Hang on a minute. Let me get this correct. Mike Tyson is 54. The last time I checked, no combat athlete has ever been able to do anything significant into their 50s.
George Foreman and Bernard Hopkins were freaks of nature. But one thing they both had in common was activity.
Once they were in it, they were in it. Tyson hasn’t been “in it” since before he went to prison in the early 1990s.
When he was released, Tyson went on a charade of a second career, avoiding most of the top fighters until there was a significant paycheck for him to take another loss.
Mike knew he’d lost his ability due to hard partying and a crazy lifestyle. Therefore, he did what any of us would; he used his name to make as much cash as possible before retiring.
Taking this fact into account, how does staying out of the ring for 15 years and ballooning in weight help Tyson now become a world title contender?
I mean, the man is in his mid-fifties. It’s just an illogical thought process. But one of his trainer Rafael Cordero, the man seen taking vicious blows to his body belt and mitts in videos posted on social media.
One thing we do know about those clips is that Tyson is making millions from just 30 seconds of work. Paychecks that losing weight, getting in shape, and touting an exhibition match are worth it.
But stating anything other than Tyson is fighting Roy Jones Jr. for the money is sheer fantasy. It didn’t stop Cordero from predicting a possible world title fight to TMZ, though.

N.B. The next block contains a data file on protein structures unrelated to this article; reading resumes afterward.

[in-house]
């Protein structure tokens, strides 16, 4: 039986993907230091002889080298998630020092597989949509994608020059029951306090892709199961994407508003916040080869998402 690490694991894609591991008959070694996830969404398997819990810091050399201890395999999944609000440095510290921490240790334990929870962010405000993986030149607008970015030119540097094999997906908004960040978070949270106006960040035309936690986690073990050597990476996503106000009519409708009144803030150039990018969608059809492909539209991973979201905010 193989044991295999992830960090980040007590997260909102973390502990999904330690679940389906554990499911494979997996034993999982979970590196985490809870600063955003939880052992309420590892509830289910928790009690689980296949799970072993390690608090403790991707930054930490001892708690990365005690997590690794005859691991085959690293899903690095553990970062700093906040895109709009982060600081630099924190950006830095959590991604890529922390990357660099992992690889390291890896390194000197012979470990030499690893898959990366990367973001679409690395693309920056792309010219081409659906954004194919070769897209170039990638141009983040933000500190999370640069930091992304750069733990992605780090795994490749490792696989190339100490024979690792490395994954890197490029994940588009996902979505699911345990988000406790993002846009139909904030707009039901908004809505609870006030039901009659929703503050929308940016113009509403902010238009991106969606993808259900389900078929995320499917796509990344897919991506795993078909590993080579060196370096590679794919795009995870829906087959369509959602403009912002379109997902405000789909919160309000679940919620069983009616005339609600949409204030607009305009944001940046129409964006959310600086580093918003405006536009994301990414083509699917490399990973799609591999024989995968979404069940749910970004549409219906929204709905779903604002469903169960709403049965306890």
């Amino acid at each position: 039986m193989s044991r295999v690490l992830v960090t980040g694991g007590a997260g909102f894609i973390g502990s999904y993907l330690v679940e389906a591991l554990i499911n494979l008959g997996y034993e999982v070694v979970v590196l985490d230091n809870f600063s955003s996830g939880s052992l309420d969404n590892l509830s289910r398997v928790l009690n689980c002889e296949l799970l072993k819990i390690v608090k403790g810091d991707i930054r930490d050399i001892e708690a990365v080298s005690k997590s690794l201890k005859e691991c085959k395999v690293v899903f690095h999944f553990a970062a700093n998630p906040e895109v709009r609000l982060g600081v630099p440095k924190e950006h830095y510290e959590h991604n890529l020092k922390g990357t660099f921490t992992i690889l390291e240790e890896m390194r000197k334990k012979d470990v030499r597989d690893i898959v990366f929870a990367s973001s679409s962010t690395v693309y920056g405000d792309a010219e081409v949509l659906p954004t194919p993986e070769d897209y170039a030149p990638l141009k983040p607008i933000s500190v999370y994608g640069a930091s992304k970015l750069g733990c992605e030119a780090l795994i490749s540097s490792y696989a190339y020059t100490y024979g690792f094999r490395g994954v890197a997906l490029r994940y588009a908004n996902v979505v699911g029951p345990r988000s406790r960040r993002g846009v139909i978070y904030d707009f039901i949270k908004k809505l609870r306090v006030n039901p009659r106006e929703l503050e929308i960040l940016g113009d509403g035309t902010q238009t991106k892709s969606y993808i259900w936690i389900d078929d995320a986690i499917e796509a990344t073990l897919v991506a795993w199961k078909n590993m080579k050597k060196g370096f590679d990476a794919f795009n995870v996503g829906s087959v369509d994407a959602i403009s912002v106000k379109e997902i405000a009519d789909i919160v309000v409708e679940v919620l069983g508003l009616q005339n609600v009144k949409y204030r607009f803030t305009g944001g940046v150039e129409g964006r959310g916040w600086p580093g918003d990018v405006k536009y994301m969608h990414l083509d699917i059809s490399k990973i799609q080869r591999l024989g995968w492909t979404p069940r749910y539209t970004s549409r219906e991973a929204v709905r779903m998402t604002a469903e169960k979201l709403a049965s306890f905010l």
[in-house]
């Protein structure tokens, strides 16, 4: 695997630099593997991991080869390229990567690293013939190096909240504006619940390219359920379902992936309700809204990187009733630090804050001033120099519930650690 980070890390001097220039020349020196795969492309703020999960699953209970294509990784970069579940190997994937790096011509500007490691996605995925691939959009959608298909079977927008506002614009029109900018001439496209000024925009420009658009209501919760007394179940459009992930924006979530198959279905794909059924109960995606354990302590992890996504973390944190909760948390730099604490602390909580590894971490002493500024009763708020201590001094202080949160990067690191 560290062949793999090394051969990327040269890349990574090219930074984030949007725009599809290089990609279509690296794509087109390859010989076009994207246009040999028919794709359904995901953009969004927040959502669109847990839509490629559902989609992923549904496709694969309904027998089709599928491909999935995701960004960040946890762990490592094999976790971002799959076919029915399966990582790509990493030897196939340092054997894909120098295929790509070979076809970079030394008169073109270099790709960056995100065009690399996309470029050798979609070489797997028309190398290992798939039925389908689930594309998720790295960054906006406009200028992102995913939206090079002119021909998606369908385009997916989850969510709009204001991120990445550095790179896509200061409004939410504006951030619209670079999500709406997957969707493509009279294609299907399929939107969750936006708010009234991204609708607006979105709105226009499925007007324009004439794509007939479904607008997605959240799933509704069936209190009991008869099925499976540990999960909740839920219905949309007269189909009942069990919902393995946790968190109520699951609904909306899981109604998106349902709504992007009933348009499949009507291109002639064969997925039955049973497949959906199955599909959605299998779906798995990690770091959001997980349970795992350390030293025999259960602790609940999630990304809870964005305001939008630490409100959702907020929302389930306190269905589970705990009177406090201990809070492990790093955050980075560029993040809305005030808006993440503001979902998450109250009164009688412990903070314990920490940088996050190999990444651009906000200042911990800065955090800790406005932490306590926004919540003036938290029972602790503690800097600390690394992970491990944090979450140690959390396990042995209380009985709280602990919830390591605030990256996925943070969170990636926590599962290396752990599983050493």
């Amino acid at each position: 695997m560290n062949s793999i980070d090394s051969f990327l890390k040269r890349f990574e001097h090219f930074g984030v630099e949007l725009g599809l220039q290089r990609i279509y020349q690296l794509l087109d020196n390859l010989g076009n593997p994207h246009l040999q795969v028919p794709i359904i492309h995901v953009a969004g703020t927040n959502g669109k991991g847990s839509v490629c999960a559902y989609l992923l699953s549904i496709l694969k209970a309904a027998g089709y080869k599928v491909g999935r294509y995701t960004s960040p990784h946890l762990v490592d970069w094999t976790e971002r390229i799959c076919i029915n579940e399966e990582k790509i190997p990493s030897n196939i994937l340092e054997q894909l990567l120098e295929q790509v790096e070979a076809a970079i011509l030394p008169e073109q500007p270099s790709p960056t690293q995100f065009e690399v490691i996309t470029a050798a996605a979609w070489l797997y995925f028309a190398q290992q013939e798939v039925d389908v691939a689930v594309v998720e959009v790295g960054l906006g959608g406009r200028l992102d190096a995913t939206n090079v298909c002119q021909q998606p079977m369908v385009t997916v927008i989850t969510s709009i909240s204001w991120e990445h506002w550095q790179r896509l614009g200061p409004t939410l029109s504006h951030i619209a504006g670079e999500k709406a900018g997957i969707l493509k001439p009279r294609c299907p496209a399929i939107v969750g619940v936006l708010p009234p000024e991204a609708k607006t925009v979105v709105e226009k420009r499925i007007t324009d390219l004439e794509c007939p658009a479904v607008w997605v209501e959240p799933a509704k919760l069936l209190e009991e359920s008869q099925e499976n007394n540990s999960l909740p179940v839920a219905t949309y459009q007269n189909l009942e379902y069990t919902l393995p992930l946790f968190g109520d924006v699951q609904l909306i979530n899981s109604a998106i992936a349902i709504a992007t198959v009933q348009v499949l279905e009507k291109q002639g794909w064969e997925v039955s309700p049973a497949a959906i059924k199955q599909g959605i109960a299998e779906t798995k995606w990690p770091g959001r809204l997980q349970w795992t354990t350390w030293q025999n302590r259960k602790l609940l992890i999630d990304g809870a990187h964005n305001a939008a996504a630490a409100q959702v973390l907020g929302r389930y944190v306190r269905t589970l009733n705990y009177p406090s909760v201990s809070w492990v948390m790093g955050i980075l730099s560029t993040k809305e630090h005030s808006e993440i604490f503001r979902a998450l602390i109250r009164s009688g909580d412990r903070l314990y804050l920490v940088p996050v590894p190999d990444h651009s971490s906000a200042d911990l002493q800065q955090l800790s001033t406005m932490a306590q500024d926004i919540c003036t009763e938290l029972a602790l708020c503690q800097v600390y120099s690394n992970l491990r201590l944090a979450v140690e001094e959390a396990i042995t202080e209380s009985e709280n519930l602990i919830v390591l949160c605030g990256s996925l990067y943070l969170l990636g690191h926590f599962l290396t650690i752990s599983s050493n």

“I believe Mike can do it. If he put his mind, he wants to fight for the belt one day, why not? Who says it’s impossible to do?” Rafael told the news source.
“He’s fighting every single day in the gym. I believe the best is still to come. Why not? If one day he wants to prove he put his techniques to the test, why not for the belt?”
Those titles Cordero speaks of are currently in the hands of a 6ft 9ins Tyson Fury, who weighed in at 273 pounds for his victory. The other is 6ft 6ins Anthony Joshua, who scales regularly close to 250 pounds.
Mike Tyson is 5ft 10ins. At his best, he was 220 pounds of pure muscle. Both of which don’t bode well for facing Fury or Joshua in his prime.
The Heavyweight division has moved on. Those who compete are considerably taller and heavier than in Mike’s day.
Furthermore, Cordero’s words are harder to swallow if you add Tyson’s age into the equation. The coach is definitively making a play from the Pay Per View selling handbook.
‘The Baddest Man on the Planet’ will be back in the ring, and it will be extraordinary to witness. But stating it’s anything more than a gimmick is just plain wrong.
We’ll be lucky if Mike can get through a full three minutes without slowing to a crawl once the first bell goes on November 28.
The views expressed in this article are the opinions of Phil Jay.